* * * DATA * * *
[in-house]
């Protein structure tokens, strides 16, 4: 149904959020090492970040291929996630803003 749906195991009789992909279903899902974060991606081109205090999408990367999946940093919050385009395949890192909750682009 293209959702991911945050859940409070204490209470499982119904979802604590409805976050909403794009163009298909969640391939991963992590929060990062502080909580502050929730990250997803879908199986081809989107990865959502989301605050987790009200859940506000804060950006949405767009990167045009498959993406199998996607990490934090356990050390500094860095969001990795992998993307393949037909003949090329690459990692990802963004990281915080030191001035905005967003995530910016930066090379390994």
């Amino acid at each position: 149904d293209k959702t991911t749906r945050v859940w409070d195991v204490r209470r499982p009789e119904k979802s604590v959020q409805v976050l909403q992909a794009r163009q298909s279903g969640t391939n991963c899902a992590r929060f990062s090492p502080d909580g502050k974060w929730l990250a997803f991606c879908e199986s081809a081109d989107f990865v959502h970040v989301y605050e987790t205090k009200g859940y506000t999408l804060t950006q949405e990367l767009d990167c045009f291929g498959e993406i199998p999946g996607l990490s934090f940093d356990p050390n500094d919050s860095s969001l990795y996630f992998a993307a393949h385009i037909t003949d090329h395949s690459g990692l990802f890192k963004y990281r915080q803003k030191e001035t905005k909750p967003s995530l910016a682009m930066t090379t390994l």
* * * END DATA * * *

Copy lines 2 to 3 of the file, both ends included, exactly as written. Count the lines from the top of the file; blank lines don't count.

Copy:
């Protein structure tokens, strides 16, 4: 149904959020090492970040291929996630803003 749906195991009789992909279903899902974060991606081109205090999408990367999946940093919050385009395949890192909750682009 293209959702991911945050859940409070204490209470499982119904979802604590409805976050909403794009163009298909969640391939991963992590929060990062502080909580502050929730990250997803879908199986081809989107990865959502989301605050987790009200859940506000804060950006949405767009990167045009498959993406199998996607990490934090356990050390500094860095969001990795992998993307393949037909003949090329690459990692990802963004990281915080030191001035905005967003995530910016930066090379390994």
């Amino acid at each position: 149904d293209k959702t991911t749906r945050v859940w409070d195991v204490r209470r499982p009789e119904k979802s604590v959020q409805v976050l909403q992909a794009r163009q298909s279903g969640t391939n991963c899902a992590r929060f990062s090492p502080d909580g502050k974060w929730l990250a997803f991606c879908e199986s081809a081109d989107f990865v959502h970040v989301y605050e987790t205090k009200g859940y506000t999408l804060t950006q949405e990367l767009d990167c045009f291929g498959e993406i199998p999946g996607l990490s934090f940093d356990p050390n500094d919050s860095s969001l990795y996630f992998a993307a393949h385009i037909t003949d090329h395949s690459g990692l990802f890192k963004y990281r915080q803003k030191e001035t905005k909750p967003s995530l910016a682009m930066t090379t390994l």